Excerpt from The Inheritance of Loss by Kiran Desai, plus links to reviews, author biography & more

Summary |  Excerpt |  Reading Guide |  Reviews |  Beyond the Book |  Readalikes |  Genres & Themes |  Author Bio

The Inheritance of Loss

by Kiran Desai

The Inheritance of Loss by Kiran Desai
  • Critics' Opinion:

    Readers' Opinion:

  • First Published:
    Jan 2006, 336 pages
    Paperback:
    Aug 2006, 384 pages

  • Rate this book


Buy This Book

About this Book

Print Excerpt


Could fulfillment ever be felt as deeply as loss? Romantically she decided that love must surely reside in the gap between desire and fulfill-ment, in the lack, not the contentment. Love was the ache, the anticipa­tion, the retreat, everything around it but the emotion itself.

The water boiled and the cook lifted the kettle and emptied it into the teapot.

“Terrible,” he said. “My bones ache so badly, my joints hurt—I may as well be dead. If not for Biju. . . .” Biju was his son in America. He worked at Don Pollo—or was it The Hot Tomato? Or Ali Baba’s Fried Chicken? His father could not remember or understand or pronounce the names, and Biju changed jobs so often, like a fugitive on the run—no papers.

“Yes, it’s so foggy,” Sai said. “I don’t think the tutor will come.” She jigsawed the cups, saucers, teapot, milk, sugar, strainer, Marie and Delite biscuits all to fit upon the tray.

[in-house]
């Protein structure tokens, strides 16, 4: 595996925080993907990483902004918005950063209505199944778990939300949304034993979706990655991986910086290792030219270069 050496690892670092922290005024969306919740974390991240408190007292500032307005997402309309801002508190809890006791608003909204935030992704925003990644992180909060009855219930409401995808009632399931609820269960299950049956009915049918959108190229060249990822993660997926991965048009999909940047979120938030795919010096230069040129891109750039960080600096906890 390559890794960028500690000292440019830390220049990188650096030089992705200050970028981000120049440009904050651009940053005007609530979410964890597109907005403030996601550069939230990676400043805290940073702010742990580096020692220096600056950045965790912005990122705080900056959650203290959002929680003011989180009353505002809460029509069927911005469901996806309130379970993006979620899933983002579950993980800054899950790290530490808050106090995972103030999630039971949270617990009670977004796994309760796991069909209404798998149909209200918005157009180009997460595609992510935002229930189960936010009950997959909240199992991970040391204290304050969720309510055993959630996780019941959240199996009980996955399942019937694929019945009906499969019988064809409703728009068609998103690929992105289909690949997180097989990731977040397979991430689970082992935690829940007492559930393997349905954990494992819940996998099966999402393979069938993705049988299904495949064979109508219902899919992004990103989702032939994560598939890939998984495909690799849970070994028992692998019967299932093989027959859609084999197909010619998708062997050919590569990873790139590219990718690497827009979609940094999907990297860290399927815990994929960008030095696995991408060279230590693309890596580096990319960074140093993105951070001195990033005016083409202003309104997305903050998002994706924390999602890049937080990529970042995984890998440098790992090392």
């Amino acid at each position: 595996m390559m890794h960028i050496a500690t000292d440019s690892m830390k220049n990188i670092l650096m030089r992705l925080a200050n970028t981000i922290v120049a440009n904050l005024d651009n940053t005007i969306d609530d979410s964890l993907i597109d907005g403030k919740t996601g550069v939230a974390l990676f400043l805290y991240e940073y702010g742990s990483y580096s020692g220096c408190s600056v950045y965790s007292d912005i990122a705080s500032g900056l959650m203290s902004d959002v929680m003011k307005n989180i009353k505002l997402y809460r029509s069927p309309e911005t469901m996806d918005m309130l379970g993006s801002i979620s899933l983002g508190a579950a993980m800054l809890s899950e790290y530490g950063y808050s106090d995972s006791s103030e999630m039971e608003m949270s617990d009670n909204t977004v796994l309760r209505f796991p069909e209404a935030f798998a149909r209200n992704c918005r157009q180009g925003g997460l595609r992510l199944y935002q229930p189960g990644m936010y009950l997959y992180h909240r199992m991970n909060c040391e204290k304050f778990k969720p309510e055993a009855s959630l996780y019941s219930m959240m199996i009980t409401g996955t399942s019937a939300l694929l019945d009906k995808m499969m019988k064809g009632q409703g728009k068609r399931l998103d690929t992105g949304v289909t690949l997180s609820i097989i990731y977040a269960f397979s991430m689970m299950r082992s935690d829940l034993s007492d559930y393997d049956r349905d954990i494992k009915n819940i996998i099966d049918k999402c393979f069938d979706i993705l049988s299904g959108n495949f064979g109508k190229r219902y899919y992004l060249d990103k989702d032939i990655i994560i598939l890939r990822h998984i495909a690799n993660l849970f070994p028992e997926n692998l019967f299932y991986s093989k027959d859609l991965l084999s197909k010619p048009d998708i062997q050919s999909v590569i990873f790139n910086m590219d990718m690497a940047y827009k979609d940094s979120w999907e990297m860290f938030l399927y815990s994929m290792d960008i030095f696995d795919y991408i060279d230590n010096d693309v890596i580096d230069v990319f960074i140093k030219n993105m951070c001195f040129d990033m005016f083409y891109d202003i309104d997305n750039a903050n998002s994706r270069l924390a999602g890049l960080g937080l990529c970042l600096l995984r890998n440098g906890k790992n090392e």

“I’ll take it,” she offered.

“Careful, careful,” he said scoldingly, following with an enamel basin of milk for Mutt. Seeing Sai swim forth, spoons making a jittery music upon the warped sheet of tin, Mutt raised her head. “Teatime?” said her eyes as her tail came alive.

“Why is there nothing to eat?” the judge asked, irritated, lifting his nose from a muddle of pawns in the center of the chessboard.

He looked, then, at the sugar in the pot: dirty, micalike glinting granules. The biscuits looked like cardboard and there were dark finger marks on the white of the saucers. Never ever was the tea served the way it should be, but he demanded at least a cake or scones, macaroons or cheese straws. Something sweet and something salty. This was a travesty and it undid the very concept of teatime.

“Only biscuits,” said Sai to his expression. “The baker left for his daughter’s wedding.”

“I don’t want biscuits.”

Sai sighed.

“How dare he go for a wedding? Is that the way to run a business? The fool. Why can’t the cook make something?”

“There’s no more gas, no kerosene.”

“Why the hell can’t he make it over wood? All these old cooks can make cakes perfectly fine by building coals around a tin box. You think they used to have gas stoves, kerosene stoves, before? Just too lazy now.”

The cook came hurrying out with the leftover chocolate pudding warmed on the fire in a frying pan, and the judge ate the lovely brown puddle and gradually his face took on an expression of grudging pudding contentment.

They sipped and ate, all of existence passed over by nonexistence, the gate leading nowhere, and they watched the tea spill copious ribbony curls of vapor, watched their breath join the mist slowly twisting and turning, twisting and turning.